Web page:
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Maternal and Child Health Journal

, Volume 22, Issue 6, pp 893–902 | Cite as

Maternal Obesity and Risk of Preterm Birth and Low Birthweight in Hawaii PRAMS, 2000–2011

  • Alana C. Ju
  • Melvin B. Heyman
  • Andrea K. Garber
  • Janet M. Wojcicki
Article
  • 410 Downloads

Abstract

Objective Maternal obesity is a risk factor for preterm birth, a leading cause of infant morbidity and mortality. Native Hawaiian and other Pacific Islanders (NHOPI) have high rates of poor birth outcomes. Despite the high rates of obesity in NHOPI in Hawaii, the association with preterm birth has not been examined in this population. Methods We performed a retrospective cohort study of 20,061 women using data collected by Hawaii’s Pregnancy Risk Assessment Monitoring System (PRAMS) from 2000 to 2011. We investigated the contribution of maternal age, pre-pregnancy BMI, gestational diabetes, hypertension, race, socioeconomic status, and smoking to our primary outcomes of preterm birth and low birthweight using multivariable logistic regression, stratified by NHOPI versus non-NHOPI race. Results Pre-pregnancy obesity was more common in NHOPI than non-NHOPI women (23.9 and 10.5%, respectively; p < 0.01). Overall, the risk for preterm birth increased with maternal obesity (BMI ≥ 30.0; aOR = 1.24, 95% CI 1.06–1.45, p < 0.01), compared with normal weight women. Among NHOPI women, the prevalence of preterm birth was elevated compared with non-NHOPI women although the prevalence of low birth weight was lower. After adjusting for confounders, risk for preterm birth and low birth weight were elevated in NHOPI women compared with White women. Maternal obesity did not significantly affect the risk of prematurity within the NHOPI group. Conclusions for Practice Our study demonstrates an association between maternal pre-pregnancy obesity and preterm deliveries in Hawaii. NHOPI have high rates of pre-pregnancy obesity as well as increased risk of both preterm delivery and low birthweight when compared to White women. Further data are needed to assess interactions between race, maternal health, and neonatal morbidity, and to identify ways to improve birth outcomes for minority populations in the state of Hawaii.

Keywords

Obesity Hawaii Native Hawaiian Prematurity Preterm birth Low birthweight PRAMS 

Abbreviations

PRAMS

Pregnancy Risk Assessment Monitoring System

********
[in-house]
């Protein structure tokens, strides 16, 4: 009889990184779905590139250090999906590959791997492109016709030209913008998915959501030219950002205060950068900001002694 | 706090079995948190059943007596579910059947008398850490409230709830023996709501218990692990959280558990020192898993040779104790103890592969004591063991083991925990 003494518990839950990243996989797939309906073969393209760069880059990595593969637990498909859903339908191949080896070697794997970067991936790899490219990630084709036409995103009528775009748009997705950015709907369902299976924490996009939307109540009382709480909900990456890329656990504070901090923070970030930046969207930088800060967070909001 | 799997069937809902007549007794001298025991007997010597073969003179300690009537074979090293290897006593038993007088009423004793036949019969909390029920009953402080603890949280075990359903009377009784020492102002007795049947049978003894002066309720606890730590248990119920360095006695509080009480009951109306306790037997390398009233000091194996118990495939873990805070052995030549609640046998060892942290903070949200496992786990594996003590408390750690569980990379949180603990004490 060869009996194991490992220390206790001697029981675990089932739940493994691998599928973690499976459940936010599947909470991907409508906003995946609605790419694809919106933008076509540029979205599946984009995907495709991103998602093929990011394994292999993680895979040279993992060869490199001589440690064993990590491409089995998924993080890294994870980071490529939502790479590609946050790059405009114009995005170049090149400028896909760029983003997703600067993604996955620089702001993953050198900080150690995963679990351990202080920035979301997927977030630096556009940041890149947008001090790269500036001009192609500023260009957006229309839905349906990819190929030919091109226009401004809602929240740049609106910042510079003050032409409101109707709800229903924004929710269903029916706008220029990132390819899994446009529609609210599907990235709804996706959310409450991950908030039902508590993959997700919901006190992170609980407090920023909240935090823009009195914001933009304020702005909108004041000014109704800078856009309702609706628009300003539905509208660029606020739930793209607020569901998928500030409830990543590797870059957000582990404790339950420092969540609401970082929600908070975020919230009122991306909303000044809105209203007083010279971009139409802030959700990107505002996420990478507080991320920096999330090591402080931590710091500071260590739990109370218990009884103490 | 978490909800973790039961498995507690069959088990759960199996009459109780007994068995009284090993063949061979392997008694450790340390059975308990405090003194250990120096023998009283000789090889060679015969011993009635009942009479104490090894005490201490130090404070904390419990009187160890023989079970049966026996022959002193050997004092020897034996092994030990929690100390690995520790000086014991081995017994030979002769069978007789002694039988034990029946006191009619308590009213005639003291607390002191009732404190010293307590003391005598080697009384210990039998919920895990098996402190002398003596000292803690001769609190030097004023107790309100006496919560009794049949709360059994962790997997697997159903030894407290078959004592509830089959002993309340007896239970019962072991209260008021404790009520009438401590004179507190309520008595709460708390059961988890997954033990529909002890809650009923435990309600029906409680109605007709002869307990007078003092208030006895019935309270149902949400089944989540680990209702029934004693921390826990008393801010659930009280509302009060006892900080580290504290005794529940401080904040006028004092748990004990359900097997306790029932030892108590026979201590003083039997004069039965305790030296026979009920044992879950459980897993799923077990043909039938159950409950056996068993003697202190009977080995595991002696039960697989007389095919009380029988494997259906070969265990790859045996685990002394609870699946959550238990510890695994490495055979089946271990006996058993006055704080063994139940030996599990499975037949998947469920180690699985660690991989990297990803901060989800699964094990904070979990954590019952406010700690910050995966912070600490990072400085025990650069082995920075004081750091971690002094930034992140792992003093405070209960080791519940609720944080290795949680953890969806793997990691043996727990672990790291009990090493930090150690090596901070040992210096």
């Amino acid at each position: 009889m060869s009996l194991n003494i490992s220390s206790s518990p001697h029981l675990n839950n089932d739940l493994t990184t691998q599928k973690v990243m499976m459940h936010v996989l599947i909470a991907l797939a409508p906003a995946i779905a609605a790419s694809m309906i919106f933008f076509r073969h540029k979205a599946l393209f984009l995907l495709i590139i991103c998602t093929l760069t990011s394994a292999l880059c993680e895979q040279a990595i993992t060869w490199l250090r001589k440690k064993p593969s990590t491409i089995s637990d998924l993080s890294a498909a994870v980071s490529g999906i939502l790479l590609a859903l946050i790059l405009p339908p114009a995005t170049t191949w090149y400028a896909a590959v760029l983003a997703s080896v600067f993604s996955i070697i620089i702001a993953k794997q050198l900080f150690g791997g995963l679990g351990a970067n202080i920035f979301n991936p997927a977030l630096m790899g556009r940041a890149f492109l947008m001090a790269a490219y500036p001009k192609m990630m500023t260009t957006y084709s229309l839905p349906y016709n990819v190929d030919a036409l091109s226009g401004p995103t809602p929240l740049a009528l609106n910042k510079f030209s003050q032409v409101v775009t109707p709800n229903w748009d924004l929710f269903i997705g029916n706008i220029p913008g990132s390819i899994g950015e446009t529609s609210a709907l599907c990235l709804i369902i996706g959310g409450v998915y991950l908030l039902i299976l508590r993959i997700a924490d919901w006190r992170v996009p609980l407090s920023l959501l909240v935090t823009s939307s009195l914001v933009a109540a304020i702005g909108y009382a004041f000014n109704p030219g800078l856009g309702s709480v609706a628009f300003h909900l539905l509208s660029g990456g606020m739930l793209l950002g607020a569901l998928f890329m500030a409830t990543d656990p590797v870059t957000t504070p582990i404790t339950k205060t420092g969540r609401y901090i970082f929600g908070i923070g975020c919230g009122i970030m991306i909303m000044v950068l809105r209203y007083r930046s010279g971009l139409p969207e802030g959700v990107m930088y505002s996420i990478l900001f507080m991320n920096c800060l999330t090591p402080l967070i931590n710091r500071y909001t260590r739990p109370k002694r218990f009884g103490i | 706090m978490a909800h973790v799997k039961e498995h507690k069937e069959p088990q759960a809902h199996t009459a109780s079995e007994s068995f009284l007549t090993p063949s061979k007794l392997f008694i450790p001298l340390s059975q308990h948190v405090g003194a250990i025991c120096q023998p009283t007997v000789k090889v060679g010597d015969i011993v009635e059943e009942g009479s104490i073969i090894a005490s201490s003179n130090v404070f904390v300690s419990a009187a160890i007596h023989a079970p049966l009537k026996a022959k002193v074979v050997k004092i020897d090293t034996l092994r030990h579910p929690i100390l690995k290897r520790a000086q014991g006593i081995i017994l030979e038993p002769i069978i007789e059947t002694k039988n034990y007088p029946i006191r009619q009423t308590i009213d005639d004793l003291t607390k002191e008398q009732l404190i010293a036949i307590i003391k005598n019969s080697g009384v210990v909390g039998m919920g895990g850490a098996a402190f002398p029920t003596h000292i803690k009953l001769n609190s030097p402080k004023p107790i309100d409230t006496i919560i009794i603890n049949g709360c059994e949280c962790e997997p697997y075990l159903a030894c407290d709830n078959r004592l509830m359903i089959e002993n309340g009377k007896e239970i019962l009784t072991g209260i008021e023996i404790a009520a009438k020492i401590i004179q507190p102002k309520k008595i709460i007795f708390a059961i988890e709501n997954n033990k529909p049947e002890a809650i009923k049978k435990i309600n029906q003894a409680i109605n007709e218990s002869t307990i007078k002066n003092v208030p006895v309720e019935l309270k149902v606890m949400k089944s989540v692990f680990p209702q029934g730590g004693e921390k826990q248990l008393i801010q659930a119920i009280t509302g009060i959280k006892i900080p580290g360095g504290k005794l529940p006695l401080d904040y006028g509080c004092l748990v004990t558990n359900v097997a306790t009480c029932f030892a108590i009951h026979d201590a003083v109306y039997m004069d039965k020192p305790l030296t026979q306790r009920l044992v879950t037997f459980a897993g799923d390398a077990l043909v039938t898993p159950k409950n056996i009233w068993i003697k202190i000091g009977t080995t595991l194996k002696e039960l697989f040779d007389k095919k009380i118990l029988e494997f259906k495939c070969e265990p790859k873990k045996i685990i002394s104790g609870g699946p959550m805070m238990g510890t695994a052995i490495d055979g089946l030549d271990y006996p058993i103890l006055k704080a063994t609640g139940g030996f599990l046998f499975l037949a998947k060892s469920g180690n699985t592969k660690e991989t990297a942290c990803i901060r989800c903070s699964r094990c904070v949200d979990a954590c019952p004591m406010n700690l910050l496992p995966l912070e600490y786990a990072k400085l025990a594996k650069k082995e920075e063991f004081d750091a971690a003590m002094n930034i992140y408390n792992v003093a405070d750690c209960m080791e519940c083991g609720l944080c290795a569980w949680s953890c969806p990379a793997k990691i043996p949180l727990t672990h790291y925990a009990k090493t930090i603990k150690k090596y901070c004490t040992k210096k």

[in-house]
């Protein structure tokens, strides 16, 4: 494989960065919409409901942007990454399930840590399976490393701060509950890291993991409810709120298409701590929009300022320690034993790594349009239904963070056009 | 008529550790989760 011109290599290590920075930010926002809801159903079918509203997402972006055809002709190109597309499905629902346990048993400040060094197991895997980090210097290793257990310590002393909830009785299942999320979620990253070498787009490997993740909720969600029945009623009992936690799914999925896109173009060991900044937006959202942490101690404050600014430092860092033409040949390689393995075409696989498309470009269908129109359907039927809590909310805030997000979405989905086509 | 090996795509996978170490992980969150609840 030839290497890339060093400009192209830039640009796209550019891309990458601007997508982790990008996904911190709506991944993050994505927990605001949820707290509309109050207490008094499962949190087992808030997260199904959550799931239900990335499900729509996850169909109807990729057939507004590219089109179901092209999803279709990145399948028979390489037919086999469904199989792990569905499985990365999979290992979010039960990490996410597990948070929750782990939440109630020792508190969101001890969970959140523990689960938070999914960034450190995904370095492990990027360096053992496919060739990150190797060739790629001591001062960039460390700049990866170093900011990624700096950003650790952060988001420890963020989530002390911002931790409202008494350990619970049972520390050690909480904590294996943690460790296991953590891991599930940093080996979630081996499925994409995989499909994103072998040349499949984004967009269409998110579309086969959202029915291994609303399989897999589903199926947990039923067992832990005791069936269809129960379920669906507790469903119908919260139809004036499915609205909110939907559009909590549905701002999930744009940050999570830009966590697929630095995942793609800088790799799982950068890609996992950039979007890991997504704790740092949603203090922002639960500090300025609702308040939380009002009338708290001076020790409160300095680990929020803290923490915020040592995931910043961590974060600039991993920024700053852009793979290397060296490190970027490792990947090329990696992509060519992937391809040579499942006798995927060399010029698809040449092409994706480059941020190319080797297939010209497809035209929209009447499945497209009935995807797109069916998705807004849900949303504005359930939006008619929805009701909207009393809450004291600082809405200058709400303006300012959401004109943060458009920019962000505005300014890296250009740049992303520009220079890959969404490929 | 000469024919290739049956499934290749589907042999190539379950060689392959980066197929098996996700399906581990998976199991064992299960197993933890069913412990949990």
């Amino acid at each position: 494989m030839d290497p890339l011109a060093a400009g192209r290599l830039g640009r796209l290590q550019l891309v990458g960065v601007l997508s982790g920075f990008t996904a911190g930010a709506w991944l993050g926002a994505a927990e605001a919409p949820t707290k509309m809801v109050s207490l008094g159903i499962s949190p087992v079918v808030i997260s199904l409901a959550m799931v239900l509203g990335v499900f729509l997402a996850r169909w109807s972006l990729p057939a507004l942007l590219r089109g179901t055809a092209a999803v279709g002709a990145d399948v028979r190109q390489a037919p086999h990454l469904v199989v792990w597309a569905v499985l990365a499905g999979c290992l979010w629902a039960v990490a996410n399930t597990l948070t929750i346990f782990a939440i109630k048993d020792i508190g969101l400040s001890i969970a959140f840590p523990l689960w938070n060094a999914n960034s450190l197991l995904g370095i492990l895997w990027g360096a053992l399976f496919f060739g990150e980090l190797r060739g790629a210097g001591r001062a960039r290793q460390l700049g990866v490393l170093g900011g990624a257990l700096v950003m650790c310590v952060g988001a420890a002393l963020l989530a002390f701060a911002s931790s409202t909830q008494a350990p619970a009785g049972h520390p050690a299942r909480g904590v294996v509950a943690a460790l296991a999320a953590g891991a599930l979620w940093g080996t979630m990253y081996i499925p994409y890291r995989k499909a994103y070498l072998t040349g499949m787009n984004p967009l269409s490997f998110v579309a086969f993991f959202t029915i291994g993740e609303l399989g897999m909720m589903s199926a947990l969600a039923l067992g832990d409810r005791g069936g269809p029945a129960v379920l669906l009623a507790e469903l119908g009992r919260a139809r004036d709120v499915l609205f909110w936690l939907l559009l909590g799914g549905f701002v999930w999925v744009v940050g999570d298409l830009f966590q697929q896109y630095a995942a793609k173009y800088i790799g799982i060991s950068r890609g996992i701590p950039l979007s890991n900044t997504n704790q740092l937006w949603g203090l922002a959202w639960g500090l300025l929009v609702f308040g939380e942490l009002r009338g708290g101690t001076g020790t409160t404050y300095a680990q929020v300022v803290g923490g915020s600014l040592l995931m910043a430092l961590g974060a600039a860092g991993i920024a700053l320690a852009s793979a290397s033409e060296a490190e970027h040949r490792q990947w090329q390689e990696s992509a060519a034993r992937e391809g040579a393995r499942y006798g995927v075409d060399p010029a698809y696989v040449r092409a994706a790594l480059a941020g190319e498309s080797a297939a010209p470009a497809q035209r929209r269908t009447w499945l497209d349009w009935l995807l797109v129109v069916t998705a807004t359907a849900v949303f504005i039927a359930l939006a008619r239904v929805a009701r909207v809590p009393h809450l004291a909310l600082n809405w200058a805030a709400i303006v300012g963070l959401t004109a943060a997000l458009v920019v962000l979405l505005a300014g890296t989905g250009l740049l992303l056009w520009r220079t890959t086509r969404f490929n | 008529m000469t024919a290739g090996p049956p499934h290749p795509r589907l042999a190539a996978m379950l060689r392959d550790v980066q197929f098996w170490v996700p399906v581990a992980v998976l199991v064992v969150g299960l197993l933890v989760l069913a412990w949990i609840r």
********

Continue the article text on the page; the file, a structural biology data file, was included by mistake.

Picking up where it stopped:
NHOPI

Native Hawaiian and Other Pacific Islander

LBW

Low birthweight

Notes

Author Contributors

Dr. Ju conceptualized and designed the study, carried out the data analysis, drafted the initial manuscript, and approved the final manuscript as submitted. Dr. Wojcicki advised on study design and data analysis, reviewed and revised the manuscript, and approved the final manuscript as submitted. Drs. Heyman and Garber critically reviewed the manuscript and approved the final manuscript as submitted.

Funding

Alana Ju is supported by the UCSF Pathway to Discovery Program in Clinical and Translational Research. Dr. Garber’s time was supported in part by the Maternal and Child Health Bureau, Leadership and Education in Adolescent Health Training Grant, Project #5T71MC0000. Dr. Wojcicki is supported by an NIH NIDDK 080825 award. The project was supported by the Centers for Disease Control and Prevention (CDC) and Hawaii PRAMS. The funding was provided by UCSF Pathway to Discovery Program in Clinical Research, Maternal and Child Health Bureau (Grant No. 5T71MC0000).

Compliance with Ethical Standards

Conflict of interest

The authors have no conflicts of interest relevant to this article to disclose.

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Copyright information

© Springer Science+Business Media, LLC, part of Springer Nature 2018

Authors and Affiliations

  • Alana C. Ju
    • 1
  • Melvin B. Heyman
    • 1
  • Andrea K. Garber
    • 1
    • 2
  • Janet M. Wojcicki
    • 1
  1. 1.Department of PediatricsUniversity of California San FranciscoSan FranciscoUSA
  2. 2.University of California Berkeley School of Public HealthBerkeleyUSA

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